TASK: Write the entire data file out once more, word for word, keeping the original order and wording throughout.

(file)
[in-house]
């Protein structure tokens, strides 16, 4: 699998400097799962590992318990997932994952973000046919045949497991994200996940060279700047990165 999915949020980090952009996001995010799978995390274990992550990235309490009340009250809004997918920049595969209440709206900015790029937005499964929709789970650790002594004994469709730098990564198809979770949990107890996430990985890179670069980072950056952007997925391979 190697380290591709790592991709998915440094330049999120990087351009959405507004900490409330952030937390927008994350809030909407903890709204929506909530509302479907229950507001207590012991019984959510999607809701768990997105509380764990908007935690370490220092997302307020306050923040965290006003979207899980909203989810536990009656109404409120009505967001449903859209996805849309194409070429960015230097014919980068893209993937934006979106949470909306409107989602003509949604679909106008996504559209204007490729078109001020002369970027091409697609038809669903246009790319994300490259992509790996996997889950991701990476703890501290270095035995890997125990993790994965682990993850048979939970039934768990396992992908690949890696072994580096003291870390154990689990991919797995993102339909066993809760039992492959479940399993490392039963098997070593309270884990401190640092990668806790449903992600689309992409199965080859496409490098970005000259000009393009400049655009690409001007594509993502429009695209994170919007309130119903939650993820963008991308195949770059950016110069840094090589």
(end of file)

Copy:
[in-house]
């Protein structure tokens, strides 16, 4: 699998400097799962590992318990997932994952973000046919045949497991994200996940060279700047990165 999915949020980090952009996001995010799978995390274990992550990235309490009340009250809004997918920049595969209440709206900015790029937005499964929709789970650790002594004994469709730098990564198809979770949990107890996430990985890179670069980072950056952007997925391979 190697380290591709790592991709998915440094330049999120990087351009959405507004900490409330952030937390927008994350809030909407903890709204929506909530509302479907229950507001207590012991019984959510999607809701768990997105509380764990908007935690370490220092997302307020306050923040965290006003979207899980909203989810536990009656109404409120009505967001449903859209996805849309194409070429960015230097014919980068893209993937934006979106949470909306409107989602003509949604679909106008996504559209204007490729078109001020002369970027091409697609038809669903246009790319994300490259992509790996996997889950991701990476703890501290270095035995890997125990993790994965682990993850048979939970039934768990396992992908690949890696072994580096003291870390154990689990991919797995993102339909066993809760039992492959479940399993490392039963098997070593309270884990401190640092990668806790449903992600689309992409199965080859496409490098970005000259000009393009400049655009690409001007594509993502429009695209994170919007309130119903939650993820963008991308195949770059950016110069840094090589």